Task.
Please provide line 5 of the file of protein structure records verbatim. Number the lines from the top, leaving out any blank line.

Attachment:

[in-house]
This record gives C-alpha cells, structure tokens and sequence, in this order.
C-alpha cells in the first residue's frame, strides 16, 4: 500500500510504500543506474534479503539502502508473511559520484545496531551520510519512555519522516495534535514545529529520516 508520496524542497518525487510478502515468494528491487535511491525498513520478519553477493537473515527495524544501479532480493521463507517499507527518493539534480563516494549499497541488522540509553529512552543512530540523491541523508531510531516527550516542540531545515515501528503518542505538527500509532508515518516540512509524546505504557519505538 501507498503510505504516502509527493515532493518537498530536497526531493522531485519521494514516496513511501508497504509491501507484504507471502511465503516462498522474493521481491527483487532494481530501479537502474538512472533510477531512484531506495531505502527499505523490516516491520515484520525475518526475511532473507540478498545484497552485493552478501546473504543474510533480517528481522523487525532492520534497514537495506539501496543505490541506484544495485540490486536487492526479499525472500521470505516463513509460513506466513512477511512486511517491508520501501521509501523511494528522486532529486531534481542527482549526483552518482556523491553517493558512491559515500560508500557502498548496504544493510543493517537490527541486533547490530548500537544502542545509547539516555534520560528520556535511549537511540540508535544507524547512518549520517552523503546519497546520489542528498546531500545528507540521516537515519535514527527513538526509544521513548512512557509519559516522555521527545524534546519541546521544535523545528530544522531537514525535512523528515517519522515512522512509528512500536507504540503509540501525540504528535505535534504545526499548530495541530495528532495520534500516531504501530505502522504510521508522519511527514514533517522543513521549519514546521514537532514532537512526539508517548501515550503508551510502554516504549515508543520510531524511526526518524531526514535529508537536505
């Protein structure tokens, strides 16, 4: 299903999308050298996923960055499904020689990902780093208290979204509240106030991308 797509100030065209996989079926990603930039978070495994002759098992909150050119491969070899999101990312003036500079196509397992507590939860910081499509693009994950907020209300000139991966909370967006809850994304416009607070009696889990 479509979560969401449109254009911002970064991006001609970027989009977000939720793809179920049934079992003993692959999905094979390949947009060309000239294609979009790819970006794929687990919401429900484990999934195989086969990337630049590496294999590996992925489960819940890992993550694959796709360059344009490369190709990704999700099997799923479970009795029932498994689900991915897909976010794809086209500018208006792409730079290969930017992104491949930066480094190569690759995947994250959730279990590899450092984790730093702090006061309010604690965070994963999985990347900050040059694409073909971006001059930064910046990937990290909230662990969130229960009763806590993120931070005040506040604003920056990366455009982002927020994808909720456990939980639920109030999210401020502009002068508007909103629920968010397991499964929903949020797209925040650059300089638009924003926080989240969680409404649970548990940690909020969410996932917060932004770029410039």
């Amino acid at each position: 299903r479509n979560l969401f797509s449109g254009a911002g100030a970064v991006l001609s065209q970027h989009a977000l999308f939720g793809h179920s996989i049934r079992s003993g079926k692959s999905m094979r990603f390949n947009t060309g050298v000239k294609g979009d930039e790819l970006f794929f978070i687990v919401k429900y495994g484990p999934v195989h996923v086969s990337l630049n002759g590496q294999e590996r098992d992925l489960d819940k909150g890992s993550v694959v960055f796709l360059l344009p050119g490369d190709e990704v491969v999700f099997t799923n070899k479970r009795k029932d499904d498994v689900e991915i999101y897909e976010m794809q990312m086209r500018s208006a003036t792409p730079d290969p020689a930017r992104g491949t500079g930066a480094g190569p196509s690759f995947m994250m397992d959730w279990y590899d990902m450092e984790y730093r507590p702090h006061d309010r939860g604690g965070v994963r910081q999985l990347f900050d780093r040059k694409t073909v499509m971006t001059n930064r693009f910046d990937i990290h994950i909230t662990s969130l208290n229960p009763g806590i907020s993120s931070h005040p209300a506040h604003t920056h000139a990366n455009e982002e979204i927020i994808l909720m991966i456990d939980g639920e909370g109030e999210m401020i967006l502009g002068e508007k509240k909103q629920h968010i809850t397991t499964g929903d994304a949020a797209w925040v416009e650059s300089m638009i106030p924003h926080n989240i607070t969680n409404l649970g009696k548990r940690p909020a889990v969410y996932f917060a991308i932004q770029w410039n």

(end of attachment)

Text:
């Amino acid at each position: 299903r479509n979560l969401f797509s449109g254009a911002g100030a970064v991006l001609s065209q970027h989009a977000l999308f939720g793809h179920s996989i049934r079992s003993g079926k692959s999905m094979r990603f390949n947009t060309g050298v000239k294609g979009d930039e790819l970006f794929f978070i687990v919401k429900y495994g484990p999934v195989h996923v086969s990337l630049n002759g590496q294999e590996r098992d992925l489960d819940k909150g890992s993550v694959v960055f796709l360059l344009p050119g490369d190709e990704v491969v999700f099997t799923n070899k479970r009795k029932d499904d498994v689900e991915i999101y897909e976010m794809q990312m086209r500018s208006a003036t792409p730079d290969p020689a930017r992104g491949t500079g930066a480094g190569p196509s690759f995947m994250m397992d959730w279990y590899d990902m450092e984790y730093r507590p702090h006061d309010r939860g604690g965070v994963r910081q999985l990347f900050d780093r040059k694409t073909v499509m971006t001059n930064r693009f910046d990937i990290h994950i909230t662990s969130l208290n229960p009763g806590i907020s993120s931070h005040p209300a506040h604003t920056h000139a990366n455009e982002e979204i927020i994808l909720m991966i456990d939980g639920e909370g109030e999210m401020i967006l502009g002068e508007k509240k909103q629920h968010i809850t397991t499964g929903d994304a949020a797209w925040v416009e650059s300089m638009i106030p924003h926080n989240i607070t969680n409404l649970g009696k548990r940690p909020a889990v969410y996932f917060a991308i932004q770029w410039n």